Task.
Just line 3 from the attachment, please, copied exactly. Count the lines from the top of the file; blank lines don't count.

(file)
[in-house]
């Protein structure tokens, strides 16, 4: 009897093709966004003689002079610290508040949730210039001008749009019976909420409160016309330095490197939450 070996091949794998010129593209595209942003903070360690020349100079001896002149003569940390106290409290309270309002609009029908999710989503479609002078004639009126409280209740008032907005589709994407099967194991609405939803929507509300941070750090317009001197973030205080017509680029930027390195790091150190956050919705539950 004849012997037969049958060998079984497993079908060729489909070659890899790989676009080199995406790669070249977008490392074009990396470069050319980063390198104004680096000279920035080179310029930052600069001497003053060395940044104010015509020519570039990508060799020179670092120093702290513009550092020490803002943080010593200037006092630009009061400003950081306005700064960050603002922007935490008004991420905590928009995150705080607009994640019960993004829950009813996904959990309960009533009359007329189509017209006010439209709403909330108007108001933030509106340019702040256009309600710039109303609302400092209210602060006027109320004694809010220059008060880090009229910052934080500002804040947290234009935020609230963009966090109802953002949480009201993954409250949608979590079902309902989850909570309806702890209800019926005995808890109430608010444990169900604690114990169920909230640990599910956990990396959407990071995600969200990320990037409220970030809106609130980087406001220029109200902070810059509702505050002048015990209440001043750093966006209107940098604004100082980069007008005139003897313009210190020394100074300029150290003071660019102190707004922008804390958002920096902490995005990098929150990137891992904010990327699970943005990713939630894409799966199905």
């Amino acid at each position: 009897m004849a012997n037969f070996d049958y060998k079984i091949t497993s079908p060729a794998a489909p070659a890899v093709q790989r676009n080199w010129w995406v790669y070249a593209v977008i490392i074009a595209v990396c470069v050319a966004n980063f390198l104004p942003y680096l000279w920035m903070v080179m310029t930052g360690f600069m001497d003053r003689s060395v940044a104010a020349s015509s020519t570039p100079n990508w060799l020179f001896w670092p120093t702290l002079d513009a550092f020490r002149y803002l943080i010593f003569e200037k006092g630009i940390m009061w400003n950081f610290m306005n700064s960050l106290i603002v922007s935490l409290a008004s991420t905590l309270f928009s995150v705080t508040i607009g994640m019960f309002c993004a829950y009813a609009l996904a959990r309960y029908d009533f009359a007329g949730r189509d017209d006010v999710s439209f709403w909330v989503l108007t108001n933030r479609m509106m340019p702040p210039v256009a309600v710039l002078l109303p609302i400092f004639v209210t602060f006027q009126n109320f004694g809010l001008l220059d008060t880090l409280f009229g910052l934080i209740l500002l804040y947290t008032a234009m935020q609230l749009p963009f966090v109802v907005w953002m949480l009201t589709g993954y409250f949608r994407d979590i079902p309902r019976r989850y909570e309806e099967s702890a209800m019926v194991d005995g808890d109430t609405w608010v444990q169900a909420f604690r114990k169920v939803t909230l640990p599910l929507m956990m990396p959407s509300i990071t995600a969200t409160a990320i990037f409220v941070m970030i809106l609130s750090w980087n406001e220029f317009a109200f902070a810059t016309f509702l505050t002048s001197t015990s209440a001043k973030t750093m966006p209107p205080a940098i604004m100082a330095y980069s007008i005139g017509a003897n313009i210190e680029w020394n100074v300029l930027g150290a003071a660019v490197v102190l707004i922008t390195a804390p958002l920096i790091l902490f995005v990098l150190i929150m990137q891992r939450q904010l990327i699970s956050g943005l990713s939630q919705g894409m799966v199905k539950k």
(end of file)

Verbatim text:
């Amino acid at each position: 009897m004849a012997n037969f070996d049958y060998k079984i091949t497993s079908p060729a794998a489909p070659a890899v093709q790989r676009n080199w010129w995406v790669y070249a593209v977008i490392i074009a595209v990396c470069v050319a966004n980063f390198l104004p942003y680096l000279w920035m903070v080179m310029t930052g360690f600069m001497d003053r003689s060395v940044a104010a020349s015509s020519t570039p100079n990508w060799l020179f001896w670092p120093t702290l002079d513009a550092f020490r002149y803002l943080i010593f003569e200037k006092g630009i940390m009061w400003n950081f610290m306005n700064s960050l106290i603002v922007s935490l409290a008004s991420t905590l309270f928009s995150v705080t508040i607009g994640m019960f309002c993004a829950y009813a609009l996904a959990r309960y029908d009533f009359a007329g949730r189509d017209d006010v999710s439209f709403w909330v989503l108007t108001n933030r479609m509106m340019p702040p210039v256009a309600v710039l002078l109303p609302i400092f004639v209210t602060f006027q009126n109320f004694g809010l001008l220059d008060t880090l409280f009229g910052l934080i209740l500002l804040y947290t008032a234009m935020q609230l749009p963009f966090v109802v907005w953002m949480l009201t589709g993954y409250f949608r994407d979590i079902p309902r019976r989850y909570e309806e099967s702890a209800m019926v194991d005995g808890d109430t609405w608010v444990q169900a909420f604690r114990k169920v939803t909230l640990p599910l929507m956990m990396p959407s509300i990071t995600a969200t409160a990320i990037f409220v941070m970030i809106l609130s750090w980087n406001e220029f317009a109200f902070a810059t016309f509702l505050t002048s001197t015990s209440a001043k973030t750093m966006p209107p205080a940098i604004m100082a330095y980069s007008i005139g017509a003897n313009i210190e680029w020394n100074v300029l930027g150290a003071a660019v490197v102190l707004i922008t390195a804390p958002l920096i790091l902490f995005v990098l150190i929150m990137q891992r939450q904010l990327i699970s956050g943005l990713s939630q919705g894409m799966v199905k539950k």